Research conducted by The University of Manchester with Kenyan scientists and conservationists suggests that individual rhinos really matter when examining the effect of poaching on the ‘critically endangered Kenyan black rhino’ populations’ chances of survival.
According to research published by The Royal Society Publishing, it was discovered that the individual reproductive variance of rhinos, or how successful different females are at raising their calves combined with poaching leads to ‘a greater than first thought risk to the survival of the black rhino’.
Some black rhinos (as is the case with most species) have more offspring than others. Haphazard poaching of random rhinos may lead to the death of the cows that have the capability of delivering more claves. Reproductive variance combined with poaching has been discovered to increase the extinction risk of Kenyan black rhinos by as much as 70%, reported Phys Org.
Professor of Evolutionary Ecology and conservation at The University of Manchester Susanne Shultz says ‘preventing population decline is a crucial step for stopping biodiversity loss. In this study, we identified how losing key rhinos can make small populations very vulnerable, which can help us design more effective conservation actions’.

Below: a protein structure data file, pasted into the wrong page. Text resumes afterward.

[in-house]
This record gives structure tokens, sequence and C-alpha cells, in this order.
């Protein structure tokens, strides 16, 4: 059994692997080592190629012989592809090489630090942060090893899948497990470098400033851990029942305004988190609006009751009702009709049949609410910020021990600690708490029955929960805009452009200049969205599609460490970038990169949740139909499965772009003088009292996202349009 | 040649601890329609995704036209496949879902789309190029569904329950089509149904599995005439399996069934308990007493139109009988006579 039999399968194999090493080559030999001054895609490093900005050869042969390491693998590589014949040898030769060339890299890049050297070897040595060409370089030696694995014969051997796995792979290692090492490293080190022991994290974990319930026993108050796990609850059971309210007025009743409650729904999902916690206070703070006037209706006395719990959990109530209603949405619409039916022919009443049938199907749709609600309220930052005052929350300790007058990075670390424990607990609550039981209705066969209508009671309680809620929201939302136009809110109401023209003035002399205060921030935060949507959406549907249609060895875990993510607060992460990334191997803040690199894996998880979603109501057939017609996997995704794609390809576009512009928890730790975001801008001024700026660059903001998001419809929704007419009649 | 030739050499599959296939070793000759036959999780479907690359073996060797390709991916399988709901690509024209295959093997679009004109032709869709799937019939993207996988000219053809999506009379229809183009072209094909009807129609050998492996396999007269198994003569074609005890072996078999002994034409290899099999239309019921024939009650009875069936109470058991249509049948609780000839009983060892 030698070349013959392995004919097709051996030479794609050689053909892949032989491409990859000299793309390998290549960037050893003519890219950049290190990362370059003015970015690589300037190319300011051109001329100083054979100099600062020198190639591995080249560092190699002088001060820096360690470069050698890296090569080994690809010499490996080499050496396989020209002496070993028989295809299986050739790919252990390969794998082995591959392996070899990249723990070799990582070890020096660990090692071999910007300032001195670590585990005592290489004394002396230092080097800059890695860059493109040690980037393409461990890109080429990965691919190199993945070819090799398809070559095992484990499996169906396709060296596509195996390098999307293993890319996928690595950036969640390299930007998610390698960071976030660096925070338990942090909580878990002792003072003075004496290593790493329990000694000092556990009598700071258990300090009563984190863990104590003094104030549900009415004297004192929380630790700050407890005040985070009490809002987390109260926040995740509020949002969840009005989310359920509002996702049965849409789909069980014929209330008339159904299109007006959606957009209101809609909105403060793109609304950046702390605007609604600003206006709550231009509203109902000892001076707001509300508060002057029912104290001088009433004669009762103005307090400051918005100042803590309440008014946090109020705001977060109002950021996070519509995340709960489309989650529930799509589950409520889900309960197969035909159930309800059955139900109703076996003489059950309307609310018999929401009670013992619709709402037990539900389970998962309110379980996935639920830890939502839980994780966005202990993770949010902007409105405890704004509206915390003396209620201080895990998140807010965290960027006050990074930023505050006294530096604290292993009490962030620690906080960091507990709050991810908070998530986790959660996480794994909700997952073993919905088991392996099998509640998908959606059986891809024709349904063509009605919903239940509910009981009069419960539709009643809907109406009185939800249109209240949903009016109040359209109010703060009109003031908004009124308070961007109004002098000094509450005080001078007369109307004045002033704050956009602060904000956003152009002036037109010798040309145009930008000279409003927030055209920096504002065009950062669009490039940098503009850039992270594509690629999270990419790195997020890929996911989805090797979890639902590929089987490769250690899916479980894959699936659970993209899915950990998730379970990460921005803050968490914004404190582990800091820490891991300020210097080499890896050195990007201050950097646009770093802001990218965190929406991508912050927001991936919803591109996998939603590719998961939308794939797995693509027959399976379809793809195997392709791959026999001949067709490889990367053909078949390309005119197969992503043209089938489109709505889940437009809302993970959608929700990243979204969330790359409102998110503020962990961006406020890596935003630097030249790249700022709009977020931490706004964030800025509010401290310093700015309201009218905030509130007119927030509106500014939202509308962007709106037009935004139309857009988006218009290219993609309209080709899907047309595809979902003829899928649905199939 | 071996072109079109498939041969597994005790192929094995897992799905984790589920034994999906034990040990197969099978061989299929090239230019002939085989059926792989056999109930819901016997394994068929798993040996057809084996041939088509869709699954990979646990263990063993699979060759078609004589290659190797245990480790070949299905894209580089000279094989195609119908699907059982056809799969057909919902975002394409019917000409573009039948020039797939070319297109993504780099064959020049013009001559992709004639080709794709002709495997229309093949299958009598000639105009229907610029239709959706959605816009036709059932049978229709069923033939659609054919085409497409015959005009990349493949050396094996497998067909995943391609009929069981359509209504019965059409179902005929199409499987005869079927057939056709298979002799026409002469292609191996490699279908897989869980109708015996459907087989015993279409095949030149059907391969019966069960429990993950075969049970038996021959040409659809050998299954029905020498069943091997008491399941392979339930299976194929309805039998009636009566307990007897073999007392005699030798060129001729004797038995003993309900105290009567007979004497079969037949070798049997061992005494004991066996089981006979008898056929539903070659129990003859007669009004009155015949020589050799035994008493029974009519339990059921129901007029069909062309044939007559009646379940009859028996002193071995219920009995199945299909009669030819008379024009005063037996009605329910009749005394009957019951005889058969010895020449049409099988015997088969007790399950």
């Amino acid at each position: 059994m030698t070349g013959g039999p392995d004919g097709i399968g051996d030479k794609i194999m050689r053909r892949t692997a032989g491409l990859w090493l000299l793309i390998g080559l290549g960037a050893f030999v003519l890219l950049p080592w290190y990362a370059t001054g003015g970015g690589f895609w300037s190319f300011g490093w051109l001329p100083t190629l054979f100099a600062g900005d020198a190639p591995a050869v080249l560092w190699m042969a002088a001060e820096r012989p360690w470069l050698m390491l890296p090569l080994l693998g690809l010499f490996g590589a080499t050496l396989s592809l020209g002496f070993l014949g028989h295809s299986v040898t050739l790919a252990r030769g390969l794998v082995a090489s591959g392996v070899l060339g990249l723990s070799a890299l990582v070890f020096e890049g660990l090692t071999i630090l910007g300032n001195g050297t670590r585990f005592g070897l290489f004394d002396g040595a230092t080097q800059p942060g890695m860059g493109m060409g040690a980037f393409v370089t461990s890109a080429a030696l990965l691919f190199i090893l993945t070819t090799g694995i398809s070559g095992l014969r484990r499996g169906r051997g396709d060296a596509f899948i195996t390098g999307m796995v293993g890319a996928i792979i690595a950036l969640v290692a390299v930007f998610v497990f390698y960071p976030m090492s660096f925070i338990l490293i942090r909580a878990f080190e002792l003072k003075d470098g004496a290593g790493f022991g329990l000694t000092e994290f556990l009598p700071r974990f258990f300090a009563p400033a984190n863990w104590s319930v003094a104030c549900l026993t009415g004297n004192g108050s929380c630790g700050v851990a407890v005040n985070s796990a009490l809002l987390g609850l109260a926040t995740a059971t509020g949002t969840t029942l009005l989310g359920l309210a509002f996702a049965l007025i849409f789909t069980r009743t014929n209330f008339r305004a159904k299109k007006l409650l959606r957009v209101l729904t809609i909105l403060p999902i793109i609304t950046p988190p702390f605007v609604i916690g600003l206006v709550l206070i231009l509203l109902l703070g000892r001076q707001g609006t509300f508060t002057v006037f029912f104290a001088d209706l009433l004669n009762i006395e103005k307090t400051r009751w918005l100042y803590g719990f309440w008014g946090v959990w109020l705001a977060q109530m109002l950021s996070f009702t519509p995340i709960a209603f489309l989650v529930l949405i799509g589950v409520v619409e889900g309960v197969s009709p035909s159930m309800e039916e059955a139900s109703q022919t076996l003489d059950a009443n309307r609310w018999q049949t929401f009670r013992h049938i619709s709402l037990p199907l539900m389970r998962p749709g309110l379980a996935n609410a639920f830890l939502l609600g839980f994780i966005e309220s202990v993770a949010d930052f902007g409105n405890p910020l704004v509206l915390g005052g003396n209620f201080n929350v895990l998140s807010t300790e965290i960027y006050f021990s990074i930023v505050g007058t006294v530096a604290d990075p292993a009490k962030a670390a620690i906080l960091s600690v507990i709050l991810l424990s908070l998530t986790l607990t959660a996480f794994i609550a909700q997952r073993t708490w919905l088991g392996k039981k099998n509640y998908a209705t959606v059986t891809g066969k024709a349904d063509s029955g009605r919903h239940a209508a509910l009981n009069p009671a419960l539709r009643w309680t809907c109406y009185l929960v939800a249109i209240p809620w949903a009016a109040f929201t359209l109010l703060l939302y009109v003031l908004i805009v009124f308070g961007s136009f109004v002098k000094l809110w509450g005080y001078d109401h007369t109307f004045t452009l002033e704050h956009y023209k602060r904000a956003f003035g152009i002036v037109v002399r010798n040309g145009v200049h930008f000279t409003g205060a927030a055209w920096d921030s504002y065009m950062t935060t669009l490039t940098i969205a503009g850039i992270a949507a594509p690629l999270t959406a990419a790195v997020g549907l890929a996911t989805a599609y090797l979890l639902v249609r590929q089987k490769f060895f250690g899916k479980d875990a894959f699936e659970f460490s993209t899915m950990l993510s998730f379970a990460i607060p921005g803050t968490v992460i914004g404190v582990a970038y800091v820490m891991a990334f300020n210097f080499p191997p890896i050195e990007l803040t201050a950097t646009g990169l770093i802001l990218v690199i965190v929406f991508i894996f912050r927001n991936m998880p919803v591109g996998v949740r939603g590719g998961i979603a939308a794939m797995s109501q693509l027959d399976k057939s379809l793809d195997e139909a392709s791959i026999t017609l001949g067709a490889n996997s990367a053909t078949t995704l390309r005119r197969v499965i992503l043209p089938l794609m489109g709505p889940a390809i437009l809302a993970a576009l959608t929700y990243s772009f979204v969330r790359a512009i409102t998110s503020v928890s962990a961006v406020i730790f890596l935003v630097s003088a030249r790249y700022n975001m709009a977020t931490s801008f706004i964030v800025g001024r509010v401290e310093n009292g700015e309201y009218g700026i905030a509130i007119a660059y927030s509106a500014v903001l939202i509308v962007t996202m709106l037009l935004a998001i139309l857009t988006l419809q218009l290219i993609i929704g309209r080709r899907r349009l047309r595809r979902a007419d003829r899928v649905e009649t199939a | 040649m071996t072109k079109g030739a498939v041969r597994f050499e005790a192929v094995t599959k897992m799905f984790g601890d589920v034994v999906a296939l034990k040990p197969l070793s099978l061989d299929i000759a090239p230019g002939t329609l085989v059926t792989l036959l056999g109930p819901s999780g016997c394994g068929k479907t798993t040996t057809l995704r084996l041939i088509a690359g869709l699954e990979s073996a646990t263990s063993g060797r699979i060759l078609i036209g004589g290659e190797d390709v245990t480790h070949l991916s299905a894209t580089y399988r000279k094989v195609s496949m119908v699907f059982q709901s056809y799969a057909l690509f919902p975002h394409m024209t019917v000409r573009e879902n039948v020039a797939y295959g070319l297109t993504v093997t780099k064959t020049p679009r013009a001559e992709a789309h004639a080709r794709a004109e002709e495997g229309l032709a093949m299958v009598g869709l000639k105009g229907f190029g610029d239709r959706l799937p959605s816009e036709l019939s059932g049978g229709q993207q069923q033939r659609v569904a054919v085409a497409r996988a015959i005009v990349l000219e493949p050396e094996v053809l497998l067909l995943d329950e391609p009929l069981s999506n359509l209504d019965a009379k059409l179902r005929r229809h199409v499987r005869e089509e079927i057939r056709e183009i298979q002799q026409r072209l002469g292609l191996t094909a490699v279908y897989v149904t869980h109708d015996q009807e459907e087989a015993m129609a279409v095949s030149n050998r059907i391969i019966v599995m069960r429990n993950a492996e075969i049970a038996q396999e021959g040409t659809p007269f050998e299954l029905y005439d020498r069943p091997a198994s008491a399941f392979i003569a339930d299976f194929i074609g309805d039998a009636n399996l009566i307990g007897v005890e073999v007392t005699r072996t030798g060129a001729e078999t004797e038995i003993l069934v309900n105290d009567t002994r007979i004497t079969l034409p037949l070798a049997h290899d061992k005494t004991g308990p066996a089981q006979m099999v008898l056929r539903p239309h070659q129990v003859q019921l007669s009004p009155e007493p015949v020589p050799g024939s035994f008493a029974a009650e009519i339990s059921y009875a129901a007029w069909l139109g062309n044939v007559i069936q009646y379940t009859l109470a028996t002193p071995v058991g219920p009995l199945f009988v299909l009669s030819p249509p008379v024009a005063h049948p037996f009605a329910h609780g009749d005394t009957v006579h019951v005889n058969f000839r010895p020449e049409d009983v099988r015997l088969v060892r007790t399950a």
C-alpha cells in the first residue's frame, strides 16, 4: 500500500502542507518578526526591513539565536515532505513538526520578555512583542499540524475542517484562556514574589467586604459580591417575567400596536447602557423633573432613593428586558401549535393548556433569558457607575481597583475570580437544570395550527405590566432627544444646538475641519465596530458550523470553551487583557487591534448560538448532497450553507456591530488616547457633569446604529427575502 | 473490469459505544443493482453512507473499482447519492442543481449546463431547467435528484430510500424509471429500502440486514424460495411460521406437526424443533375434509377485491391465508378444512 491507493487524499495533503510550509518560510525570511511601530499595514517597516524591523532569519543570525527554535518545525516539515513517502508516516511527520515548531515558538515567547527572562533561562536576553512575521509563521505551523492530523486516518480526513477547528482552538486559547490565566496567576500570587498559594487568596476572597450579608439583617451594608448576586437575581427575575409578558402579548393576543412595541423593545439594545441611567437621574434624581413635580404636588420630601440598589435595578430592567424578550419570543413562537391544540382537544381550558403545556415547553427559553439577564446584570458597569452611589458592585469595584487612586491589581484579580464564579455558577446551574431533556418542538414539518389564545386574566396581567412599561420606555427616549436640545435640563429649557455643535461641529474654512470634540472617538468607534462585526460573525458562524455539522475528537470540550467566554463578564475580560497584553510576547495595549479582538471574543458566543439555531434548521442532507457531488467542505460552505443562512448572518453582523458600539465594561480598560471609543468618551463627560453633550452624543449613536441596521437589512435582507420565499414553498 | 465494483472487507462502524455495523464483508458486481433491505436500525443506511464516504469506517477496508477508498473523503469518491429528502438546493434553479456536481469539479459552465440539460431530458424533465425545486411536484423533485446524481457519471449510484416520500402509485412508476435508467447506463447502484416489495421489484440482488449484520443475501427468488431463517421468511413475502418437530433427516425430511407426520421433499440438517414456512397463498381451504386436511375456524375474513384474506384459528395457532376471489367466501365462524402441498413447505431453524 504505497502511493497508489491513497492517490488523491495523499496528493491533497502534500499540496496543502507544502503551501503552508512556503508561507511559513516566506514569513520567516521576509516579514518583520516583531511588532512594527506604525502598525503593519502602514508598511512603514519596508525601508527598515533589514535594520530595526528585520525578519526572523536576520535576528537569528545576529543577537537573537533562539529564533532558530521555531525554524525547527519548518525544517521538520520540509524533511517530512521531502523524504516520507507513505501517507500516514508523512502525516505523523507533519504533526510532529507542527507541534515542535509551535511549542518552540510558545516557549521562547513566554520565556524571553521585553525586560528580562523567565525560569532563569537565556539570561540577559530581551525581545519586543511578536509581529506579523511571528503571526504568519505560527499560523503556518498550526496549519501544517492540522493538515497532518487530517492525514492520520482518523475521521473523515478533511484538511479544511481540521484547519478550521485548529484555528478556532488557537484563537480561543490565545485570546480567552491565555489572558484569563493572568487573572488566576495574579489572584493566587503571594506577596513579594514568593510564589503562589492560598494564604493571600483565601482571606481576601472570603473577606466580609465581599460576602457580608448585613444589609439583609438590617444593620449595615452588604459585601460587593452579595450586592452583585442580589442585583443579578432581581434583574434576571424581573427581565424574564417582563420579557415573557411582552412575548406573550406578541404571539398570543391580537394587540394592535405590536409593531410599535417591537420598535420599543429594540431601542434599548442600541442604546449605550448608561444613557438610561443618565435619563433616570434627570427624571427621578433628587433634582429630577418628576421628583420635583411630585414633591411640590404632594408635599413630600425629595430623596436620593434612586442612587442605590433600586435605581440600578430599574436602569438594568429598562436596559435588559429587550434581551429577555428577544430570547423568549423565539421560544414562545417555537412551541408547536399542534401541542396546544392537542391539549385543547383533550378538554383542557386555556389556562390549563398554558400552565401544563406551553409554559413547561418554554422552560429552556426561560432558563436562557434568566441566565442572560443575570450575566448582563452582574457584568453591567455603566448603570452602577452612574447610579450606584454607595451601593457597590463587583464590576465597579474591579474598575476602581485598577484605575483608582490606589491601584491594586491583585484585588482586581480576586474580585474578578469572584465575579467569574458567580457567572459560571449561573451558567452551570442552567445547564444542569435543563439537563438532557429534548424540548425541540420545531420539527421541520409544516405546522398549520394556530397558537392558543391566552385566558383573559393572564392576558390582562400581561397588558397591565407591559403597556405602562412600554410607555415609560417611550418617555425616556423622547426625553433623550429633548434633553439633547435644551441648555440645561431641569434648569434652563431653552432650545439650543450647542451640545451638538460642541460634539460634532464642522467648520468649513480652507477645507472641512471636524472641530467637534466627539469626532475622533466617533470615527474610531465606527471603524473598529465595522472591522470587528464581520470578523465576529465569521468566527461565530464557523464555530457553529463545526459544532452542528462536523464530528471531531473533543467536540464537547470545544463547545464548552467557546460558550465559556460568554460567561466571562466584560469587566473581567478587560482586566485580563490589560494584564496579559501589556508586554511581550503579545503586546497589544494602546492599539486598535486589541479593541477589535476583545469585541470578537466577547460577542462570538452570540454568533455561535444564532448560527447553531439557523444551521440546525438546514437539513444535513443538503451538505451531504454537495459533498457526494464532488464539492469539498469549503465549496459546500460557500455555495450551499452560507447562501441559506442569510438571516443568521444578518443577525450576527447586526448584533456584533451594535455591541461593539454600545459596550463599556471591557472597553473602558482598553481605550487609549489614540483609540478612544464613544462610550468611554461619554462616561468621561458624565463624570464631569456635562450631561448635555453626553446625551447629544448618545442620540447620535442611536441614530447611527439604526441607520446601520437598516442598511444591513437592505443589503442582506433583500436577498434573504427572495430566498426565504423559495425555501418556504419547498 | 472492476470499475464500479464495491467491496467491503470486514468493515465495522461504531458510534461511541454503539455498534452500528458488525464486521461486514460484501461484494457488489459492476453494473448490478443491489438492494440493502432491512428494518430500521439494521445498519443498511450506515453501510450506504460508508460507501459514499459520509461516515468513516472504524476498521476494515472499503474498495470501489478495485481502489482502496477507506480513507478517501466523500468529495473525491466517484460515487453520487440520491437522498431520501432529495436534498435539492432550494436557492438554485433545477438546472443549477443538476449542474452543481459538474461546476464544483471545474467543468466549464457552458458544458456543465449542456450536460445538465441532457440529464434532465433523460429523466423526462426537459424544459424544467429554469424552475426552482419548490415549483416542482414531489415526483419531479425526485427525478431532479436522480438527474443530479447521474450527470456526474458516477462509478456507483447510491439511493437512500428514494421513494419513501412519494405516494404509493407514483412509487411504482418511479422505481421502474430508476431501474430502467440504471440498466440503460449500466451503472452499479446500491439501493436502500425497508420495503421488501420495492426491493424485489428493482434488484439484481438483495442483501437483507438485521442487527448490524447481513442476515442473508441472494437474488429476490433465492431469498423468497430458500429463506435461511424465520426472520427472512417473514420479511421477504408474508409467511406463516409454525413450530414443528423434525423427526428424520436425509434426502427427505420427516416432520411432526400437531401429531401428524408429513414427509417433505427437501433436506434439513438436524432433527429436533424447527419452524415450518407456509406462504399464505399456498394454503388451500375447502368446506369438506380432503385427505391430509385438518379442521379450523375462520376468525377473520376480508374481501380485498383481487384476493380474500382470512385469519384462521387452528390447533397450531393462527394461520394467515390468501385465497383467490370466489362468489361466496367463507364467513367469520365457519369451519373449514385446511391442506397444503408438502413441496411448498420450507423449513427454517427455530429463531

A key fact that outlines the importance of this new research shows that researchers may ‘underestimate the risk’ if conservationists do not acknowledge that certain rhinos ‘contribute a lot more to the population’ and the death of these specific rhinos will have a much ‘bigger impact’ on the forecast of rhino survival.
Dr. Nick Harvey Sky, the lead author of the work noted, ‘This study shows that poaching has effects on rhinos beyond the death of targeted individuals. The deaths of healthy females that would have gone on to produce lots of calves can make whole populations more vulnerable to extinction.’
Kenyan rhino scientists, security teams and managers along with The University of Manchester have monitored the critically endangered eastern black rhino intensely for decades. The births and deaths of these rhinos have been recorded thoroughly during this time. From this research, it has been proved that there ‘is a significant variation in breeding success between females, with many females not breeding or doing so very slowly.’ This research has been recorded across three populations of black rhinos in Kenya on Ol Pejeta Conservancy, Lew Wildlife Conservancy and Ol Jogi Wildlife Conservancy.
Post-doctoral researcher at the University of Oxford, Dr. John Jackson says ‘for me, our study really highlights a deadly combination of small populations, individual differences, and poaching for vulnerable populations. When working in combination, these factors can completely reshape the fate of an endangered species’.